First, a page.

Clement-Jones family v2/21 - Person Sheet
Clement-Jones family v2/21 - Person Sheet
NameHenry MOORE 4th Earl of Drogheda, 16105
FatherHugh BOSCAWEN, 1ST VISCOUNT FALMOUTH , 417 (1680-1734)
MotherCharlotte GODFREY , 451 (1670-1754)
Notes for Henry MOORE 4th Earl of Drogheda
Henry Moore, 4th Earl of Drogheda (7 October 1700 – 29 May 1727), styled Viscount Moore from 21 May to 7 June 1714, was an Irish peer and rake who briefly served in the Parliament of Great Britain. He inherited his title and estates at the age of 13, when his father and grandfather died in quick succession. Drogheda rapidly became a debauchee, and after squandering large sums, died at the age of 26, leaving his younger brother a heavily encumbered estate.

Moore was the eldest son of Charles Moore, 2nd Viscount Moore of Drogheda by his wife Lady Jane Loftus, the daughter of Arthur Loftus, 3rd Viscount Loftus. His father Charles was the heir apparent of Henry Hamilton-Moore, 3rd Earl of Drogheda. Viscount Moore died on 21 May 1714, followed shortly after by his father the 3rd Earl on 7 June, upon which Henry succeeded in the earldom and family estates and quickly became a drunkard.[1]

Sent on the Grand Tour by his guardian, the Dowager Countess of Drogheda, he escaped from his governor in Brussels in June 1717. Proceeding alone to Paris, he returned home when he ran out of money. In 1719, his grandmother obtained a release of responsibility for him from the Lord Chancellor of Ireland, writing that "he exceeds all the youth that ever went before him for wickedness". Drogheda regularly overspent his allowance of £1,500 per year. In 1720, he married Charlotte, the daughter of Hugh Boscawen, 1st Viscount Falmouth, on 11 February, by whom he had one daughter, who died in infancy.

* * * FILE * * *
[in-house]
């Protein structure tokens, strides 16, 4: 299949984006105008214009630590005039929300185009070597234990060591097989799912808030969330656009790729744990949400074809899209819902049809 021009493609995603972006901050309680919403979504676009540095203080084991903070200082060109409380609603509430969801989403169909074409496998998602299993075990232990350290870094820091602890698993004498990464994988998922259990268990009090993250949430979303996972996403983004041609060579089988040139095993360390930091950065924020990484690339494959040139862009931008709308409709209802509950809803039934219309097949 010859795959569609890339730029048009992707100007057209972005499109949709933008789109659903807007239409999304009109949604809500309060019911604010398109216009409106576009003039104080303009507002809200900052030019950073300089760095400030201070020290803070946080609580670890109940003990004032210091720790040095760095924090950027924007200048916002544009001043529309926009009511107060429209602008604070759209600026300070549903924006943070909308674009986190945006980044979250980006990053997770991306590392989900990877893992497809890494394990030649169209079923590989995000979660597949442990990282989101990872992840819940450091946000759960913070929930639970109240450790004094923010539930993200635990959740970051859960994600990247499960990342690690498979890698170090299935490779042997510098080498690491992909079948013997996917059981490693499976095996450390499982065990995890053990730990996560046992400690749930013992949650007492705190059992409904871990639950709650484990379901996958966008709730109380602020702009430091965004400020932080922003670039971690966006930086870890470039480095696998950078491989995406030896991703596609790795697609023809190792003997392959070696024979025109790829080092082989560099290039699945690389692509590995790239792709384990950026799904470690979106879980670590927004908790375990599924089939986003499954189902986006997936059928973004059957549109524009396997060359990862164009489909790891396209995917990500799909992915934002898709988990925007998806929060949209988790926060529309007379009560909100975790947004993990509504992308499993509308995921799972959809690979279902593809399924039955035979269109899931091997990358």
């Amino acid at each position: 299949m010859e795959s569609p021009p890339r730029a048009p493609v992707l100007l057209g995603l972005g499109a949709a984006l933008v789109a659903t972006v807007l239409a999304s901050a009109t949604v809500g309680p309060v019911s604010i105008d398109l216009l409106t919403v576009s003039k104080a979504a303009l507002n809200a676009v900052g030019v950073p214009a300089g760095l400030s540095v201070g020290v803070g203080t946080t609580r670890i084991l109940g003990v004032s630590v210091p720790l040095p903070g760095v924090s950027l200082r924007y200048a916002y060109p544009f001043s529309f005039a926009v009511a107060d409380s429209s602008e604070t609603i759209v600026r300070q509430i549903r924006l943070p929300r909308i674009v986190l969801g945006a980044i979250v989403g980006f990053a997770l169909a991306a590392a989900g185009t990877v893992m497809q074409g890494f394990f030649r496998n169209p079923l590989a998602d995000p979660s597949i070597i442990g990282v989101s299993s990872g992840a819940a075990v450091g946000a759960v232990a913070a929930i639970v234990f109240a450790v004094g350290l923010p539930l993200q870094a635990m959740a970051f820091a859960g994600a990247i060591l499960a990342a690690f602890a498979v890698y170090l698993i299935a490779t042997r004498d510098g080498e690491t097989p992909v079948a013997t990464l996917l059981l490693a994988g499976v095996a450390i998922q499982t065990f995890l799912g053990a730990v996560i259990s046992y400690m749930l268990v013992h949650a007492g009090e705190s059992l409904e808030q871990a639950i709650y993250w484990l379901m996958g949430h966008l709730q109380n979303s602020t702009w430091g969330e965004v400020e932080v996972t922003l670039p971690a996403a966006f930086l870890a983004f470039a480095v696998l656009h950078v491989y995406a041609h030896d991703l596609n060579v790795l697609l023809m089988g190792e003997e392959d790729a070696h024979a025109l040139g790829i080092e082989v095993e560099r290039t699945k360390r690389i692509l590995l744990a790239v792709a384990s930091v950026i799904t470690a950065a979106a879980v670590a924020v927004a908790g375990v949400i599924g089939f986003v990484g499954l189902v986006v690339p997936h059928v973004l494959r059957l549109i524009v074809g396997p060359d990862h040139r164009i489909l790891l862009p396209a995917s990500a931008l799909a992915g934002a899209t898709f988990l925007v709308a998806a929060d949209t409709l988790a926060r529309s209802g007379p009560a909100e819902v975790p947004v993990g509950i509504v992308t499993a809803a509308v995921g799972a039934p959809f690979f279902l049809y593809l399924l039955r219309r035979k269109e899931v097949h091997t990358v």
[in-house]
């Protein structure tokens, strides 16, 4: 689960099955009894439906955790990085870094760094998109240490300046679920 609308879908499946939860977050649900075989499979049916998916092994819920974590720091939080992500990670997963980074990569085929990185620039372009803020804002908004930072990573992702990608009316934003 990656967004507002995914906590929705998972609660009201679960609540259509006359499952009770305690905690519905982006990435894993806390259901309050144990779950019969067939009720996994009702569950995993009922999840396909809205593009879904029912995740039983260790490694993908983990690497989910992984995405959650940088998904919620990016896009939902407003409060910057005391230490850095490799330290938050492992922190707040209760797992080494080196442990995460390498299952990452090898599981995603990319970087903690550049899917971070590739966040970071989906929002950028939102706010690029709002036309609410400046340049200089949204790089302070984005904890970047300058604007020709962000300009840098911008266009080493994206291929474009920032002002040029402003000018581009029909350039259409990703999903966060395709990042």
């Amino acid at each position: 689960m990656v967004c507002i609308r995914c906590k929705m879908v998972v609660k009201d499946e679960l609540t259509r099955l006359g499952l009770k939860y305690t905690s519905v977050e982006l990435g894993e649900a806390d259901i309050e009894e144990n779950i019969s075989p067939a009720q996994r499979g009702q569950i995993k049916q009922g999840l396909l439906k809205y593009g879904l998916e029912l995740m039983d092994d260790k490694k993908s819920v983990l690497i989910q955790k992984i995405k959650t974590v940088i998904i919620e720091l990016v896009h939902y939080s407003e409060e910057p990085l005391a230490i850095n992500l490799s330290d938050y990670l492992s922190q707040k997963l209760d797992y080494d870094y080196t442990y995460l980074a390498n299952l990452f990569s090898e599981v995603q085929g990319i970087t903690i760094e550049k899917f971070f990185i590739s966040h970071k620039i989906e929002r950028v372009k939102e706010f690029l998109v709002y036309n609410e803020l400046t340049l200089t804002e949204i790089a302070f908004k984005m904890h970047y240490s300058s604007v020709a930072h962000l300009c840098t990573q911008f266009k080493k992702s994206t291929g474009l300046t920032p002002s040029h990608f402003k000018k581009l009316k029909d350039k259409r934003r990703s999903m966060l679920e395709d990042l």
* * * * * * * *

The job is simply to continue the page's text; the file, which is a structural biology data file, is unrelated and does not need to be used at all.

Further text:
Drogheda's father-in-law was the Government electoral manager for the Cornish boroughs, and obtained for him a seat at Camelford at the 1722 election.[1] In 1725, upon the death of his grandfather Viscount Loftus, he inherited the Loftus estate of Monasterevin. Drogheda continued to spend immense sums on racing and other extravagances, and died in Dublin on 29 May 1727. He was succeeded by his brother Edward, who had to sell much of the Moore estates in County Louth to meet Henry's debts of over £180,000;[1] thenceforth the family made their seat at Monasterevin, where they later built Moore Abbey.
Last Modified 12 Sep 2020Created 11 Dec 2021 using Reunion for Macintosh